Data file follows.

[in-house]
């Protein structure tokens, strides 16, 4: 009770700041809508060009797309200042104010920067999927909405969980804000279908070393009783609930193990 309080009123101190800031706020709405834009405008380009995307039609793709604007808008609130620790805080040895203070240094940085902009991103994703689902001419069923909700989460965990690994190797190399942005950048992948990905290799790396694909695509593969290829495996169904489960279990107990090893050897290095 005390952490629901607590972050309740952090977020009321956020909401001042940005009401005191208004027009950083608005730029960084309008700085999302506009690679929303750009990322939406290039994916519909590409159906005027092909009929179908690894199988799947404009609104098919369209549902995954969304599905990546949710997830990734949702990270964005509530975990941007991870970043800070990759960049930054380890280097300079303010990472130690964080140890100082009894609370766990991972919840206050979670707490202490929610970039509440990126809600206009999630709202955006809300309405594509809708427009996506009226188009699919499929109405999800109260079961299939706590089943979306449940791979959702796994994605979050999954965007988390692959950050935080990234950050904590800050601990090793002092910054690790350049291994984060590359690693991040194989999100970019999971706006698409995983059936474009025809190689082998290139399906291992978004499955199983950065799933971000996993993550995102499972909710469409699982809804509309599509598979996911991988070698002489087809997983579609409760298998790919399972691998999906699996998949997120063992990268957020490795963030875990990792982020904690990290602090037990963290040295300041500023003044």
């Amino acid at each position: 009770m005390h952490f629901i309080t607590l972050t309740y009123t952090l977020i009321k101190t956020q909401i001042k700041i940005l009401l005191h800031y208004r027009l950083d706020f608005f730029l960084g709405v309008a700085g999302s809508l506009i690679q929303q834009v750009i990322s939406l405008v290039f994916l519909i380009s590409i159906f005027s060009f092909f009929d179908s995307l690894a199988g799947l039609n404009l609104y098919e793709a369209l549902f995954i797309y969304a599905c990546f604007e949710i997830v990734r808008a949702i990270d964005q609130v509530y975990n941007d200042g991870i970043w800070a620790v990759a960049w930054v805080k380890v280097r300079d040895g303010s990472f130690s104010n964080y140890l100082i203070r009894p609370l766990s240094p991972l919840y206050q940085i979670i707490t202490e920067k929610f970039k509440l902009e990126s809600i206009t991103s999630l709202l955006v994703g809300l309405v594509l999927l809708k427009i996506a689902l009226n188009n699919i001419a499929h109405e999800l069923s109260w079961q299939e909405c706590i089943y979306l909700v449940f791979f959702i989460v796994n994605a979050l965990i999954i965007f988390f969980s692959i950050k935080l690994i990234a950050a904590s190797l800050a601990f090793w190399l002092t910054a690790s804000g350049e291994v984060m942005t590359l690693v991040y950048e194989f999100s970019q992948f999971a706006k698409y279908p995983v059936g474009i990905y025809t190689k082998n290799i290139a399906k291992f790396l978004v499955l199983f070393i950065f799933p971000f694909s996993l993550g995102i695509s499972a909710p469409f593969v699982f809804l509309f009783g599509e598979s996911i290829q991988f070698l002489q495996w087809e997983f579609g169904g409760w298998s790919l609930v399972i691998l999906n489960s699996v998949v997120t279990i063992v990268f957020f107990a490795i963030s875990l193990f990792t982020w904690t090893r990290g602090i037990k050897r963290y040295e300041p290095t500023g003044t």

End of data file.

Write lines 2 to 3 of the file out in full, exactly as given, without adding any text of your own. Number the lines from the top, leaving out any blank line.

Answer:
């Protein structure tokens, strides 16, 4: 009770700041809508060009797309200042104010920067999927909405969980804000279908070393009783609930193990 309080009123101190800031706020709405834009405008380009995307039609793709604007808008609130620790805080040895203070240094940085902009991103994703689902001419069923909700989460965990690994190797190399942005950048992948990905290799790396694909695509593969290829495996169904489960279990107990090893050897290095 005390952490629901607590972050309740952090977020009321956020909401001042940005009401005191208004027009950083608005730029960084309008700085999302506009690679929303750009990322939406290039994916519909590409159906005027092909009929179908690894199988799947404009609104098919369209549902995954969304599905990546949710997830990734949702990270964005509530975990941007991870970043800070990759960049930054380890280097300079303010990472130690964080140890100082009894609370766990991972919840206050979670707490202490929610970039509440990126809600206009999630709202955006809300309405594509809708427009996506009226188009699919499929109405999800109260079961299939706590089943979306449940791979959702796994994605979050999954965007988390692959950050935080990234950050904590800050601990090793002092910054690790350049291994984060590359690693991040194989999100970019999971706006698409995983059936474009025809190689082998290139399906291992978004499955199983950065799933971000996993993550995102499972909710469409699982809804509309599509598979996911991988070698002489087809997983579609409760298998790919399972691998999906699996998949997120063992990268957020490795963030875990990792982020904690990290602090037990963290040295300041500023003044």
């Amino acid at each position: 009770m005390h952490f629901i309080t607590l972050t309740y009123t952090l977020i009321k101190t956020q909401i001042k700041i940005l009401l005191h800031y208004r027009l950083d706020f608005f730029l960084g709405v309008a700085g999302s809508l506009i690679q929303q834009v750009i990322s939406l405008v290039f994916l519909i380009s590409i159906f005027s060009f092909f009929d179908s995307l690894a199988g799947l039609n404009l609104y098919e793709a369209l549902f995954i797309y969304a599905c990546f604007e949710i997830v990734r808008a949702i990270d964005q609130v509530y975990n941007d200042g991870i970043w800070a620790v990759a960049w930054v805080k380890v280097r300079d040895g303010s990472f130690s104010n964080y140890l100082i203070r009894p609370l766990s240094p991972l919840y206050q940085i979670i707490t202490e920067k929610f970039k509440l902009e990126s809600i206009t991103s999630l709202l955006v994703g809300l309405v594509l999927l809708k427009i996506a689902l009226n188009n699919i001419a499929h109405e999800l069923s109260w079961q299939e909405c706590i089943y979306l909700v449940f791979f959702i989460v796994n994605a979050l965990i999954i965007f988390f969980s692959i950050k935080l690994i990234a950050a904590s190797l800050a601990f090793w190399l002092t910054a690790s804000g350049e291994v984060m942005t590359l690693v991040y950048e194989f999100s970019q992948f999971a706006k698409y279908p995983v059936g474009i990905y025809t190689k082998n290799i290139a399906k291992f790396l978004v499955l199983f070393i950065f799933p971000f694909s996993l993550g995102i695509s499972a909710p469409f593969v699982f809804l509309f009783g599509e598979s996911i290829q991988f070698l002489q495996w087809e997983f579609g169904g409760w298998s790919l609930v399972i691998l999906n489960s699996v998949v997120t279990i063992v990268f957020f107990a490795i963030s875990l193990f990792t982020w904690t090893r990290g602090i037990k050897r963290y040295e300041p290095t500023g003044t």